Episode 2: Cupcake155 prints with MK8 & RAMBo

The first phase of my 3D printing project was to get my machine’s motion resurrected.

The second phase, this phase, was to get it printing again; check.

Cupcake155 printing in 2015

Here’s proof that it’s working:

RAMBo Board

I picked up a RAMBo v1.1 board from RepRapElectro, after receiving a lot of very helpful general support from them over IRC.

I had to drill some new holes in Cupcake155 to mount it, that went just fine:

As I wired up, I rigged connectors to keep things generic. I made adapter cables so I have an easy road to my previous equipment.

It took me a while to work-out a suitable motor wiring. I didn’t realize that different stepper drivers produce different steps/rotation (though that seems obvious now). Anyway, I found many wiring combinations that work. Here’s what I went with in the long-run:

Wire Colour of Original MakerBot NEMA Motor
(as used with RepRap Gen3 Electronics)
MakerBot Motor Pin RAMBo board Wire colour RAMBo Stepper Pin
Orange X Red Y
Black X Green Y
Red X Yellow Y
Yellow X Blue Y

Here’s a close up of my final cable wiring, including .156 type connector

Extruder

I conquered the mechanical installation of the Geeetech MK8 in Episode 1.

Now for hook-up. I tried various wiring combinations, and found that the MK8 stepper could just be one-to-one connected to the RAMBo board.

As the image to the right illustrates, here’s the motor wiring for Geeetech MK8 to RAMBo:

RAMBo Pin Geeetech MK8
Extruder Pin
Red Black
Green Green
Yellow Red
Blue Blue

Beyond the stepper was the thermister and the heater wire, these are near impossible to screw up, so.. Moving on..

 

Firmware: Marlin

As Marlin served me well in Episode 1, with my RepRap Gen3 motherboard, I figured it was only right to keep using it. Especially when considering that the RAMBo came with Marlin 1.0.0 preloaded, and I’ve made a tiny source code contribution to Marlin now too. 🙂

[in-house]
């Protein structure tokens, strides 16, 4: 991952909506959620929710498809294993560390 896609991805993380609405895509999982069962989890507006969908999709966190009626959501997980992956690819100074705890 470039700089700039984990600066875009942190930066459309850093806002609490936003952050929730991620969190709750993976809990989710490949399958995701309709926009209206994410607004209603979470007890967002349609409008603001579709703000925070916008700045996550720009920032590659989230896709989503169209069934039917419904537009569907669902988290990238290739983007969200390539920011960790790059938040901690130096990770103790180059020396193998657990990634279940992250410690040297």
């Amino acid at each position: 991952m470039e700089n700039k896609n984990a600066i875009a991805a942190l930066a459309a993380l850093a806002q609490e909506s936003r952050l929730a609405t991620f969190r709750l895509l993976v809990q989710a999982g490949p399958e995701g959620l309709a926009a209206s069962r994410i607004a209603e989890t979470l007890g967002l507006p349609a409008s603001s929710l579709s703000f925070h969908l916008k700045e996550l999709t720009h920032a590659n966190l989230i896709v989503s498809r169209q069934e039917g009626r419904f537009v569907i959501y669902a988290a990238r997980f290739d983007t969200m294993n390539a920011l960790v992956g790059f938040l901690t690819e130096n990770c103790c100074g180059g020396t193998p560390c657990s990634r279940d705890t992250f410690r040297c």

Configuring Marlin for my machine took me considerable effort, loads of careful empirical measurements with my calliper and an iterative approach (I often follow a TCP-inspired algorithm when searching for something optimal).

Here’s some key highlights:

...

#define TEMP_SENSOR_0 5
...

#define HEATER_0_MAXTEMP 260
...

//Cupcake155
#define  DEFAULT_Kp 13.24
#define  DEFAULT_Ki 0.46
#define  DEFAULT_Kd 95.97
...

#define X_MAX_POS 105
#define X_MIN_POS -15
#define Y_MAX_POS 90
#define Y_MIN_POS 0
#define Z_MAX_POS 120
#define Z_MIN_POS 0
...

//Cupcake155 (Rambo)
#define DEFAULT_AXIS_STEPS_PER_UNIT   {93.727842795, 93.727842795, 2548.8, 101.0869}  // default steps per unit for Cupcake155 (on RAMBo)
#define DEFAULT_MAX_FEEDRATE          {5000, 5000, 150, 5000/60}    // (mm/sec)    
#define DEFAULT_MAX_ACCELERATION      {900,900,10,10000}    // X, Y, Z, E maximum start speed for accelerated moves. E default values are good for skeinforge 40+, for older versions raise them a lot.
...

I’ve posted my Marlin configuration on github, here.

 

Results

I’ll be tuning this machine for a while still I’m sure, but it would seem my first 5 days with it in operation have been fruitful.

I started to produce much improved prints once I discovered the gcode, M206 Z-1.0, to manually adjust my Z=0 position (as my Z-end stop fires too early). Also I was screwed a few times by snapping PLA lines during prints, which required a little re-thinking of my spool supporting method.

I’ll add that I ran in to trouble that I’m attributing largely to chasing perfection with my Z=0 location while having a non-level print-bed. My print bed is fairly level on its own, but that means there’s about a 0.2mm variance and well, that’s enough for me to feel, severely (as in-failed prints that could have hurt the printer)

Above is part of a model of the SpaceX Dragon Capsule. Epic. Just epic.

Appendix

As text-objects, I’ve been printing lots of Z-stage C-clamps for my machine. I have far too many as it is, and will find other Cupcake parts to print when I have further testing/calibration to do.

Interestingly, I’ve only ever used my pliers to hold on to the nuts of these little M3 screws as I’ve worked on this machine. It dawned on me; hey I have a 3D printer now!..

Hence:

Suffice to say, that little guy works great! 🙂

Oh… And here’s a link to my Photo Album for this episode.

The adventure continues in Episode 3.